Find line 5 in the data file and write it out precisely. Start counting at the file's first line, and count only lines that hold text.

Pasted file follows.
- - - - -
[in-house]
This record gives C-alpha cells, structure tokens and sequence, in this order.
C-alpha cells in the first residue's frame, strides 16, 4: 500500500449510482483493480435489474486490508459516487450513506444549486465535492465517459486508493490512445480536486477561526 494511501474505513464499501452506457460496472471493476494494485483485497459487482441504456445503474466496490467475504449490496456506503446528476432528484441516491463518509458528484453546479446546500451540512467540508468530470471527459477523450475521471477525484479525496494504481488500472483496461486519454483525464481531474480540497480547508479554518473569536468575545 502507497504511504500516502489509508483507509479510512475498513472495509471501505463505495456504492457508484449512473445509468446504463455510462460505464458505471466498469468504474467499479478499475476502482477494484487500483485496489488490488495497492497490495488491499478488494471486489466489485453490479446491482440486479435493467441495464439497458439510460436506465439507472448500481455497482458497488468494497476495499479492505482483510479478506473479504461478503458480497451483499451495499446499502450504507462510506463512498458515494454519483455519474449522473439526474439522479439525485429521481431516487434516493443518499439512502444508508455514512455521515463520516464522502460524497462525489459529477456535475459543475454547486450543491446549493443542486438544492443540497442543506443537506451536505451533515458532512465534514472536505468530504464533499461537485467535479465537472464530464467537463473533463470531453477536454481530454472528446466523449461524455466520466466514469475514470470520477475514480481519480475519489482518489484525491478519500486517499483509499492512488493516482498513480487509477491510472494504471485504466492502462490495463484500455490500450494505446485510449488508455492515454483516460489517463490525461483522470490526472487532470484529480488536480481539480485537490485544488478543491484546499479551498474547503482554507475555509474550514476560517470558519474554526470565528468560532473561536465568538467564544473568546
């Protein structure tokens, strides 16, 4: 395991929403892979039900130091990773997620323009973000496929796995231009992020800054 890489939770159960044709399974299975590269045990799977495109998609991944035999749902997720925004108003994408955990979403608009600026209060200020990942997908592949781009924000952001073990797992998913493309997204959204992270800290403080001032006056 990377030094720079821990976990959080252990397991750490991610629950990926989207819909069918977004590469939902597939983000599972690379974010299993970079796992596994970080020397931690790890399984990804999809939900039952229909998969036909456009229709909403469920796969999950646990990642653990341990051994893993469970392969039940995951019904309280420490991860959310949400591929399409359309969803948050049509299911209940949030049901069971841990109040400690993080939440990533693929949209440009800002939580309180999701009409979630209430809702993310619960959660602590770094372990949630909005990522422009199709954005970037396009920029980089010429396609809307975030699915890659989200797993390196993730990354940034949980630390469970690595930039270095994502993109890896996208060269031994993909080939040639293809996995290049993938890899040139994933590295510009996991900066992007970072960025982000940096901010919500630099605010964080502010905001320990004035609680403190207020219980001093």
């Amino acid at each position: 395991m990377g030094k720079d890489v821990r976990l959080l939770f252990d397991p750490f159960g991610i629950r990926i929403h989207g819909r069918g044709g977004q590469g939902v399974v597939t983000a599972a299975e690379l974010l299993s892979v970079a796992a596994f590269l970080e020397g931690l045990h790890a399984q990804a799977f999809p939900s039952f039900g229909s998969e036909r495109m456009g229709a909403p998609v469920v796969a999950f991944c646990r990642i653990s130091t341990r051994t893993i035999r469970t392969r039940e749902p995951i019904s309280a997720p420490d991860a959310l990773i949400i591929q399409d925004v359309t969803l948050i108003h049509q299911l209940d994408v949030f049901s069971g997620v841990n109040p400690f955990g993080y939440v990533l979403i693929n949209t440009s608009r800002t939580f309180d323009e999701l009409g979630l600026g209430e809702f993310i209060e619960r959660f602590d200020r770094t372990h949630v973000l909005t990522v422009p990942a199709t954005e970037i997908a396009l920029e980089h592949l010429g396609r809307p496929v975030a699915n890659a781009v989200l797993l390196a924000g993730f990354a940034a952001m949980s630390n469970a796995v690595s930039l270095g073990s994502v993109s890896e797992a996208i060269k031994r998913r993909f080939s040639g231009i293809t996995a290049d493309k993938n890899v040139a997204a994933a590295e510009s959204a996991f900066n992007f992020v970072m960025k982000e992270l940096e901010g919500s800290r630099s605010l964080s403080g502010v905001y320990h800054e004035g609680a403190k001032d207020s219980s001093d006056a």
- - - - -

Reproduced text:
């Amino acid at each position: 395991m990377g030094k720079d890489v821990r976990l959080l939770f252990d397991p750490f159960g991610i629950r990926i929403h989207g819909r069918g044709g977004q590469g939902v399974v597939t983000a599972a299975e690379l974010l299993s892979v970079a796992a596994f590269l970080e020397g931690l045990h790890a399984q990804a799977f999809p939900s039952f039900g229909s998969e036909r495109m456009g229709a909403p998609v469920v796969a999950f991944c646990r990642i653990s130091t341990r051994t893993i035999r469970t392969r039940e749902p995951i019904s309280a997720p420490d991860a959310l990773i949400i591929q399409d925004v359309t969803l948050i108003h049509q299911l209940d994408v949030f049901s069971g997620v841990n109040p400690f955990g993080y939440v990533l979403i693929n949209t440009s608009r800002t939580f309180d323009e999701l009409g979630l600026g209430e809702f993310i209060e619960r959660f602590d200020r770094t372990h949630v973000l909005t990522v422009p990942a199709t954005e970037i997908a396009l920029e980089h592949l010429g396609r809307p496929v975030a699915n890659a781009v989200l797993l390196a924000g993730f990354a940034a952001m949980s630390n469970a796995v690595s930039l270095g073990s994502v993109s890896e797992a996208i060269k031994r998913r993909f080939s040639g231009i293809t996995a290049d493309k993938n890899v040139a997204a994933a590295e510009s959204a996991f900066n992007f992020v970072m960025k982000e992270l940096e901010g919500s800290r630099s605010l964080s403080g502010v905001y320990h800054e004035g609680a403190k001032d207020s219980s001093d006056a």